‘This May Hurt A Bit’ (Traverse: 8 – 12 April’14)


‘The Grim Reaper cannot wait for the good times to roll.’

Editorial Rating:Nae Bad

NHS England and not NHS Scotland is examined in Stella Feehily’s agile new work, which is mildly or wildly reassuring depending on the state of your health and where you live. This May Hurt a Bit is still a jag of a play, needle sharp where it matters and good for you. It will also, with luck, get stuck into government.

There is no squirming away from the political point of Feehily’s writing or from Max Stafford-Clark’s expert direction. The National Health Service is sixty-six years old, is in a High Dependency Unit, and needs your support before it is wheeled off as a terminal case. Here is an acute and tender understatement of a critical condition.

The play begins deep in the vein, if you will, of Ken Loach’s new film, the documentary The Spirit of ’45 when in his words ‘generosity, mutual support and co-operation were the watch words of the age.’ Aneurin Bevan, Minister of Health in the post-war Labour government, is on stage and brings the attention of the House to the extraordinary fact that ‘we are still able to do the most civilised thing in the world – put the welfare of the sick in front of every other consideration.’

That was in 1948, as indicated by the LED display. Move straight on to 2011 and then to the here and now but not before I, poor sap, thought that the medical staff were ‘serving’ customer/patient No.1948. Rather like those long waits in the East Coast advance booking hall at Edinburgh Waverley or, come to think of it, my time in A&E at the new ERI when a low-flying discus cracked my head.

The set of This May Hurt a Bit actually looks like an interior of the Old Royal before the PFI op. You cannot see it but there’s blood on the ceiling. Long and narrow gothic windows and grubby whitewashed brickwork and a screened treatment area centre stage with a disconcertingly large EXIT sign suspended above it. By scene 17, of 18, The Grim Reaper cannot wait for the good times to roll.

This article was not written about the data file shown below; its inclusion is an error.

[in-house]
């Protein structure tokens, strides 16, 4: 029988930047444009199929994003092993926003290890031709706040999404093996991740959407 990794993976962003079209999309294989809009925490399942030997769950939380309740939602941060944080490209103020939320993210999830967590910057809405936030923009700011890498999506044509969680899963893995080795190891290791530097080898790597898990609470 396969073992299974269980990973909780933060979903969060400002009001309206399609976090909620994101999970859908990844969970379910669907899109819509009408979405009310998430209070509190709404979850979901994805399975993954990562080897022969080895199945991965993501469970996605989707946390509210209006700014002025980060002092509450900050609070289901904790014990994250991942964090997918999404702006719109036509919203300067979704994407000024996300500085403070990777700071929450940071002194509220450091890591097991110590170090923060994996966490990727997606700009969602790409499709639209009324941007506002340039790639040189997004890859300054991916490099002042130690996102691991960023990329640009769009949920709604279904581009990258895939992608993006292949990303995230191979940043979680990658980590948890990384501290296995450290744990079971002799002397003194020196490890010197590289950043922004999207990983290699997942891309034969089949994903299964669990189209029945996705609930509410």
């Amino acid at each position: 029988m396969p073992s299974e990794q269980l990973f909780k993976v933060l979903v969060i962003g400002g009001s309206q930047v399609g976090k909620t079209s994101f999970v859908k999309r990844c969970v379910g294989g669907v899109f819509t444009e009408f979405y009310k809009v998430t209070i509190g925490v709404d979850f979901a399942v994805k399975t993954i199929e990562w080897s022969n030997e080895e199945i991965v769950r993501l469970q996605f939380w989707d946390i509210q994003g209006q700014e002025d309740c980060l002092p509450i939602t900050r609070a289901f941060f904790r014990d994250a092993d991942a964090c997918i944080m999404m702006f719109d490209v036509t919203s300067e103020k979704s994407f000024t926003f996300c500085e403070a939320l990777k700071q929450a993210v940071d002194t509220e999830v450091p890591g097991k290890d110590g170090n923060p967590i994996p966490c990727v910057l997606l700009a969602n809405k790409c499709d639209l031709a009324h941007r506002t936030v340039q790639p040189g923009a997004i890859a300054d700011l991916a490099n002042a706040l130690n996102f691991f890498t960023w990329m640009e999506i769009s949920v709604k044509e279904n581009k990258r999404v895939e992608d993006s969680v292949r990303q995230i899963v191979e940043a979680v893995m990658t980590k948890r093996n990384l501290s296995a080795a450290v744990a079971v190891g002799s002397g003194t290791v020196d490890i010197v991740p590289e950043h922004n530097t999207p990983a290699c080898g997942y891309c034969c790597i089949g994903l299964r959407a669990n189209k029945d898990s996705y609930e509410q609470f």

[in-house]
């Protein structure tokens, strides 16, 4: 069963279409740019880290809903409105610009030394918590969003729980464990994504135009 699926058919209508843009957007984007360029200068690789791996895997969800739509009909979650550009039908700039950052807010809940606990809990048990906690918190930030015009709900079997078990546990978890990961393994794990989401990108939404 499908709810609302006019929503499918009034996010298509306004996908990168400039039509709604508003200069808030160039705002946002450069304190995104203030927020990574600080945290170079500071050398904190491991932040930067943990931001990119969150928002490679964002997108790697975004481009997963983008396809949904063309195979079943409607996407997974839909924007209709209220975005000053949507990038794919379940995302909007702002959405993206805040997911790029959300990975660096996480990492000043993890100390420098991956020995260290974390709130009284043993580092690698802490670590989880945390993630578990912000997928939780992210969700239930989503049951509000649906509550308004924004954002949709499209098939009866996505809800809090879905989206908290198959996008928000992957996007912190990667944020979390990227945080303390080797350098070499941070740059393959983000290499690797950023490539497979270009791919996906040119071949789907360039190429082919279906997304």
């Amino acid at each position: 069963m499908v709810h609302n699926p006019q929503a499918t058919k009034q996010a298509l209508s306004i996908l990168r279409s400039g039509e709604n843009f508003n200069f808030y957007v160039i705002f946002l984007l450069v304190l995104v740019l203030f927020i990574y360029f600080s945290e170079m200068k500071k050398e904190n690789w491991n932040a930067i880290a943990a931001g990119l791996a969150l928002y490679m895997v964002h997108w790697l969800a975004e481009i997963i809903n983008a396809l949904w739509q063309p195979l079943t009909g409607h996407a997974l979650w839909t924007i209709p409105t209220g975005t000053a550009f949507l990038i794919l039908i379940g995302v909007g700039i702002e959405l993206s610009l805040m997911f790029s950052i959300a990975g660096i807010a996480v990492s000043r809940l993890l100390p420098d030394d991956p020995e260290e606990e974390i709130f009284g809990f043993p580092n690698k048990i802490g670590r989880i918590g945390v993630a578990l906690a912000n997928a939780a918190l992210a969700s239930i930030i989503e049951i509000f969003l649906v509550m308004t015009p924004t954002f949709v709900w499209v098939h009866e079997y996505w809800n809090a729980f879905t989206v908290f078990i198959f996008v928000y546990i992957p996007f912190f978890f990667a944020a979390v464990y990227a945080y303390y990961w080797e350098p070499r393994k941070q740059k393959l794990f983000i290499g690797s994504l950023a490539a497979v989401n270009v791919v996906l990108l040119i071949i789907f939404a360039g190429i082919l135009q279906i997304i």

Nicholas James (66) is being treated for a prostate the size of a space hopper but has the good manners not to worry anyone but himself. His mother, Iris (91), suffers a fall and is admitted to the local District General for investigation. Fond but limited daughter Mariel is visiting from New York where all-American husband, Hank, is an orthopaedic surgeon. In Hank’s professional opinion – because you die in city hospitals – Iris should be treated privately where she’ll enjoy a lovely view of the Thames. Iris, bless her, swears (profanely) by NHS care, and refuses to move. Nicholas is with his mother all the way.

On the wards, or more accurately on the corridors, there is near bedlam. As well as Iris, Nurse Gina has to look after incontinent stroke patient Rev. John and dementing, bonkers, Dinah. Paramedics, porters, and police dispense black humour. There is a corpse in the screened cubicle, left.

Deadpan funny is rarely in remission but neither is the rolling political script. There is no positive narrative behind NHS reform, Prime Minister, so you just go out there and spiel away; and Feehily provides a wacky retinue – from within the cast of eight – of singing nurses, advisors, strategists, a board of directors, Churchill, a weather girl, and Maggie Thatcher on her perch. I have mentioned Death.

Stephanie Cole and Natalie Klamar

Stephanie Cole and Natalie Klamar

Iris is at the play’s selfless heart. Her absolute, principled, and dear refusal to leave NHS care means she is immune to what afflicts it. Peerless Stephanie Cole cannot be touched in the role. Similarly, Natalie Klamar as Nurse Gina from God knows where – possibly Poland, maybe Serbia – has an angelic part, made all the sweeter when she explodes in effing fury at the specious ‘Culture’ of shitty spending cuts.

It is a bit too easy, I think, to import Hank as the big bad US example – not one reference to French or German systems of social health insurance for instance – but that goes with the staked out territory of this continuing debate, which as Freehily palpably demonstrates gets far too close for comfort to the cynical truths of ‘Yes, Minister’.

This May Hurt a Bit has deft feel and touch all over it but it is also an invigorating shot in the arm for the campaign to keep the NHS safe and in public hands. Scotland, I propose, is reminded to keep its resistance up.

nae bad_blue

Reviewer: Alan Brown (Seen 9 April)

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